Wednesday, April 27, 2005

Both/And - Open Source and Commercial Worlds

Sonny Cloward takes me to task (nicely) for my tendency to create a black and white distinction between open source and commercial/proprietary models in the nonprofit sector.

And to be honest, I am in a continuous struggle between marketing speak (simple statements that get core ideas across) and a more sophisticated discussion. The black/white stuff is more marketing speak than anything else-- the real world is more complicated.

So let me try to lay out some core principles:
(1) Amortization. The cost of software should be amortized across as many possible users of that software. If I have 1,000 customers, they each pay 1/1000th of the development costs.
(2) Affordability. Technology should be available and affordable to the broadest range of the nonprofit sector as possible.
(3) Customer Control. Decisions about software functionality should be as close to the customer as practical. If I need the thing to do "A", I or a consultant I hire can make it do "A".

Some more general core principles include those from the National Strategy for Nonprofit Technology:

  • Technology Transparency
  • Open Systems
  • Fair Exchange
  • Fair Compensation
OK, so leading with the principles, it is important to realize "open source" meets only one of the principles- open systems. By itself, it probably creates more problems than it solves.

The current implementation of for nonprofits meets a whole lot more of these principles than open source alone. In fact, it was for that reason that Paul Hagen and I went to Suzanne DiBianca, the ED of the Foundation, a couple years back to accelerate its deployment and suitability for NPOs.

The thing I call Social Source brings all these principles together into an ecosystem that serves customer, rather than vendor needs. It is the ecosystem of consultants, integrators, developers, and customers that create the benefit for the nonprofit sector. I can certainly do this in a proprietary model if I can convince the community to give up their intellectual property rights.

Open source is the foundation of the social source approach because it puts everyone developers, integrators, hosters and customers in an equal power position. Everyone controls the technology and no one controls the technology. Innovations are automatically shared (primarily through the community, but reinforced by the license).

If tomorrow Oracle made a hostile bid for, the likelihood of them maintaining their services for nonprofits would be in serious doubt. This is not a reflection on the good hearted people at the company, it is simply the reality of U.S. corporation owning intellectual property--when ownership changes, the new owner calls the shots.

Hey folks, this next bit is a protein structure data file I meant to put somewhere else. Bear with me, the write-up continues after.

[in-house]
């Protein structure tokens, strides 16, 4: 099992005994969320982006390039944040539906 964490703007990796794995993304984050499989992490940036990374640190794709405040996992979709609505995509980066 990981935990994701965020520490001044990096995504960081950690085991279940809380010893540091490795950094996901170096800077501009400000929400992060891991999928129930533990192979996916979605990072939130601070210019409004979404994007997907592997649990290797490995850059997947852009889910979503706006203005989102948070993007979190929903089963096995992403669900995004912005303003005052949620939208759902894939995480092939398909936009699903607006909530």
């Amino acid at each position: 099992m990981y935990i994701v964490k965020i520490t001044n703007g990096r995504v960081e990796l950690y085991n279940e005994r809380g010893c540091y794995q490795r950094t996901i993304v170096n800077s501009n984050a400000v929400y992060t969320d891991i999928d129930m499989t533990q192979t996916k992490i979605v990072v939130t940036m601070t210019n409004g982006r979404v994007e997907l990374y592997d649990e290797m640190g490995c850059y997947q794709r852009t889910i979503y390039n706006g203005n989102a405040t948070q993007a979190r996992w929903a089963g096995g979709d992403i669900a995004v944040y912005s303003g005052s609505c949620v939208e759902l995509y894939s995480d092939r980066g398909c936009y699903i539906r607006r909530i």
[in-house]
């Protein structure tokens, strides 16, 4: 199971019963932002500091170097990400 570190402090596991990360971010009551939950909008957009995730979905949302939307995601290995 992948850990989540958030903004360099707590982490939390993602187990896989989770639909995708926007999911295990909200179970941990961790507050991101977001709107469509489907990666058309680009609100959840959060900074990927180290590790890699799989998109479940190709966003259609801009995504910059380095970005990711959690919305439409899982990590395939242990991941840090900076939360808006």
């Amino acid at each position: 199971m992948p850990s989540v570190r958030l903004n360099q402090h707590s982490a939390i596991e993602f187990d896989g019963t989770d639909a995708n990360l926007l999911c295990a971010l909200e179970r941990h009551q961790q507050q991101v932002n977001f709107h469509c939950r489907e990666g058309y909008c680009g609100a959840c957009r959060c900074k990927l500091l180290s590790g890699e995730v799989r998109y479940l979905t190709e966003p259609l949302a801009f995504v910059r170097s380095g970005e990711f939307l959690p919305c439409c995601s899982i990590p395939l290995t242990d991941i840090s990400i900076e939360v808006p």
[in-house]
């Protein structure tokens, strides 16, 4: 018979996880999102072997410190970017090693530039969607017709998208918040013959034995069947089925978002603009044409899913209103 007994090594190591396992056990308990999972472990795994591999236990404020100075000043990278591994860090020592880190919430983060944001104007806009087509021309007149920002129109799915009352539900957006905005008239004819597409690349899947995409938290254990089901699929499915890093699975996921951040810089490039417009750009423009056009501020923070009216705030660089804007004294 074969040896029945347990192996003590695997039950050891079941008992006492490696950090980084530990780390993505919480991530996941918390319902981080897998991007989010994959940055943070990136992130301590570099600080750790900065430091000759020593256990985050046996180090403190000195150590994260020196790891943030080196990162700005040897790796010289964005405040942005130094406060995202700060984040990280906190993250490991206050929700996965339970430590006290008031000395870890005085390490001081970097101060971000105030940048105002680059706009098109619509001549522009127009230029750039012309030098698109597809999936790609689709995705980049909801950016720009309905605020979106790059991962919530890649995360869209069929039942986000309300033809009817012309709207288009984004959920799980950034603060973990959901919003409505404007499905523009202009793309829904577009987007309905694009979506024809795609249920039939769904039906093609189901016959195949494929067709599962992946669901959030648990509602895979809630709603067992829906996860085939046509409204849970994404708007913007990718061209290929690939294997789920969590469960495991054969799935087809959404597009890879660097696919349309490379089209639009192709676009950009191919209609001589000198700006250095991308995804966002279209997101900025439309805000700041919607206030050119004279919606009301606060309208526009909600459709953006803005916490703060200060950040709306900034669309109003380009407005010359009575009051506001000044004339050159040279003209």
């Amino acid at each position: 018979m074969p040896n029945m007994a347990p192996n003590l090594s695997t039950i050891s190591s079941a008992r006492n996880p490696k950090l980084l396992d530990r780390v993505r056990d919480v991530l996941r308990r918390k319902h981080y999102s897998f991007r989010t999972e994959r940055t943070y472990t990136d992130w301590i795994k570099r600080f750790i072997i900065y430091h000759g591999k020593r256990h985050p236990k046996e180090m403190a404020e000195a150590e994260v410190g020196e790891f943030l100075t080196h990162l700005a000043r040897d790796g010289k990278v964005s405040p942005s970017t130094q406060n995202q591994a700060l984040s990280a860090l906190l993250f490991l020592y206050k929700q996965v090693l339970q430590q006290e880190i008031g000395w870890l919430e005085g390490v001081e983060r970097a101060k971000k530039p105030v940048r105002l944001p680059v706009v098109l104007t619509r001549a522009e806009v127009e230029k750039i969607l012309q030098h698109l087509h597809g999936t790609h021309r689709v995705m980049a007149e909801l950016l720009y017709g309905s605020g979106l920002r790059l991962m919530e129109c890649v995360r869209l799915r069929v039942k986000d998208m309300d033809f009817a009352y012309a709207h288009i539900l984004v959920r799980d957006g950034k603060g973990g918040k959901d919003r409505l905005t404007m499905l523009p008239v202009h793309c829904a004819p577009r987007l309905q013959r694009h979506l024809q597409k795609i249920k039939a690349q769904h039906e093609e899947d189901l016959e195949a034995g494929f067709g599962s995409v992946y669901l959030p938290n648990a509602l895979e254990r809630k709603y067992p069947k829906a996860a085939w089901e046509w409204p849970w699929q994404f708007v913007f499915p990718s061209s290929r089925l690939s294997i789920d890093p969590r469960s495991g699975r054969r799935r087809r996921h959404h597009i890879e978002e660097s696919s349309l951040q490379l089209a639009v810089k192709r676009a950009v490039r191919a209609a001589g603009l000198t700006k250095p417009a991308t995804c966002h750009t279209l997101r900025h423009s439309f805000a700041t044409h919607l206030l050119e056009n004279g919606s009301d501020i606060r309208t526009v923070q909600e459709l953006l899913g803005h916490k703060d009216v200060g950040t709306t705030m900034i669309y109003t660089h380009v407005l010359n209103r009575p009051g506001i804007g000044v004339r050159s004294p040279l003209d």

Again, let me be clear, if I were advising a client today I would encourage them to go to a trustworthy vendor (and there are lots of them out there) and purchase a solution. It will work for them and there are currently no good alternatives.

If I'm talking to a Foundation about how to improve the way the nonprofit sector uses technology, I'm going to make the case that we need a new model- social source.

Open source is a necessary, but not sufficient condition for this new model. We still need vendors, economic transactions, NTAPs, collaboration, educated customers, support and training options. But when you build your model on open source, control devolves to the folks with the need...the customer. This is not such a bad thing.

Further reading on Social Source:
Jonathan Peizer
Gideon Rosenblatt

Wednesday, April 6, 2005

Death of Mission-based Software Developers?

Groundspring's announcement that they are getting out of the software development business marks a sad day nonprofit technology. Combined with the recent firing of Microedge's CEO, there are some interesting cracks appearing in the proprietary commercial model of nonprofit technology. Lucy Bernholz makes a great observation:

"Looking over the landscape of markets, vendors and products, I can tell you what I think will happen next. And it won't involve the customers (read: foundations, nonprofits, donors) getting what they want or need UNLESS they act faster than they've ever acted, in ways they haven't before, and with an eye to the motivations of market forces that are virtually foreign to them."

She's still stuck in the paradigm of proprietary commercial software vendors, but she well articulates the need for mission-based software developers to serve the desires and needs of nonprofits. The commercial world hasn't and probably won't be able to meet those needs.

We think the future is a network of commercial and nonprofit entities that drive an open source community that develops software. We think nonprofits need to:

  1. Act faster than they have ever acted before in adopting alien technologies and business models (open source).
  2. Act in ways they have yet to understand (partners in open source communities that develop software).
  3. Keep an eye on market and social forces that are foreign to them (open source ecosystems).
It's a radical thought, but one with significant potential to meet nonprofit technology needs in an affordable, ubiquitous, effective,and understandable (to nonprofits) way.